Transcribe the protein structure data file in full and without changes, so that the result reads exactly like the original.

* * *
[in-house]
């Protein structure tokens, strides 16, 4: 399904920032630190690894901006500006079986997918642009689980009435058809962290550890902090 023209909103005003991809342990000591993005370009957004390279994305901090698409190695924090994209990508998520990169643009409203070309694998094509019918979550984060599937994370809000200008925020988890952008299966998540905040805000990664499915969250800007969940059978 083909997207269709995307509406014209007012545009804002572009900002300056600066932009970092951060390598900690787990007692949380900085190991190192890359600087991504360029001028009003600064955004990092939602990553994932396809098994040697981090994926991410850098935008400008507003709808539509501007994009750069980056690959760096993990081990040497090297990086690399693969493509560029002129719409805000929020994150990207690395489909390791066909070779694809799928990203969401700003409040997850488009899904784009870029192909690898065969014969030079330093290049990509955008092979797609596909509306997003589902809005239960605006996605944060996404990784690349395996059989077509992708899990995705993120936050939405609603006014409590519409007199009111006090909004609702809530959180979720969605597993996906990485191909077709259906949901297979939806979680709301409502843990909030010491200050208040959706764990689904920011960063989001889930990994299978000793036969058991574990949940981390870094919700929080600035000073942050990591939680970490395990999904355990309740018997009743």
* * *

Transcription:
[in-house]
């Protein structure tokens, strides 16, 4: 399904920032630190690894901006500006079986997918642009689980009435058809962290550890902090 023209909103005003991809342990000591993005370009957004390279994305901090698409190695924090994209990508998520990169643009409203070309694998094509019918979550984060599937994370809000200008925020988890952008299966998540905040805000990664499915969250800007969940059978 083909997207269709995307509406014209007012545009804002572009900002300056600066932009970092951060390598900690787990007692949380900085190991190192890359600087991504360029001028009003600064955004990092939602990553994932396809098994040697981090994926991410850098935008400008507003709808539509501007994009750069980056690959760096993990081990040497090297990086690399693969493509560029002129719409805000929020994150990207690395489909390791066909070779694809799928990203969401700003409040997850488009899904784009870029192909690898065969014969030079330093290049990509955008092979797609596909509306997003589902809005239960605006996605944060996404990784690349395996059989077509992708899990995705993120936050939405609603006014409590519409007199009111006090909004609702809530959180979720969605597993996906990485191909077709259906949901297979939806979680709301409502843990909030010491200050208040959706764990689904920011960063989001889930990994299978000793036969058991574990949940981390870094919700929080600035000073942050990591939680970490395990999904355990309740018997009743």